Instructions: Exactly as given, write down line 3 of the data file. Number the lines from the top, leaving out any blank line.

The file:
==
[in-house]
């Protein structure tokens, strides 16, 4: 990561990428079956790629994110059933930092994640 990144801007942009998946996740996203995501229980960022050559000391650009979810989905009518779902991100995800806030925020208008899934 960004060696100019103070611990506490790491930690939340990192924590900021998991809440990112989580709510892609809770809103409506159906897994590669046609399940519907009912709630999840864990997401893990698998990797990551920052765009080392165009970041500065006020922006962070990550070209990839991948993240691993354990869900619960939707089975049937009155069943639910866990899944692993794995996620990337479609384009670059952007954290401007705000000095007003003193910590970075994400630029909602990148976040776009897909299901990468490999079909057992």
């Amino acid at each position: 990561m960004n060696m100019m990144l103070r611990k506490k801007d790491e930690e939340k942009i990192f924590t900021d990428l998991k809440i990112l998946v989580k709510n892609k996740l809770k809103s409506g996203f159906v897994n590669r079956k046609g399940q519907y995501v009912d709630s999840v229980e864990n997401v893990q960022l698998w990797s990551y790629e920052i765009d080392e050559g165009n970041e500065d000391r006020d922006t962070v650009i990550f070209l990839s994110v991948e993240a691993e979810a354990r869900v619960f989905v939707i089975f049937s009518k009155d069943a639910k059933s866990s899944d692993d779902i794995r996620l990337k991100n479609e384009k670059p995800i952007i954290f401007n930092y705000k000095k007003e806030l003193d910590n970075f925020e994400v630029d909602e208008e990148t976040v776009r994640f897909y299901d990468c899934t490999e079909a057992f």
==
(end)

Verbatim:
């Amino acid at each position: 990561m960004n060696m100019m990144l103070r611990k506490k801007d790491e930690e939340k942009i990192f924590t900021d990428l998991k809440i990112l998946v989580k709510n892609k996740l809770k809103s409506g996203f159906v897994n590669r079956k046609g399940q519907y995501v009912d709630s999840v229980e864990n997401v893990q960022l698998w990797s990551y790629e920052i765009d080392e050559g165009n970041e500065d000391r006020d922006t962070v650009i990550f070209l990839s994110v991948e993240a691993e979810a354990r869900v619960f989905v939707i089975f049937s009518k009155d069943a639910k059933s866990s899944d692993d779902i794995r996620l990337k991100n479609e384009k670059p995800i952007i954290f401007n930092y705000k000095k007003e806030l003193d910590n970075f925020e994400v630029d909602e208008e990148t976040v776009r994640f897909y299901d990468c899934t490999e079909a057992f």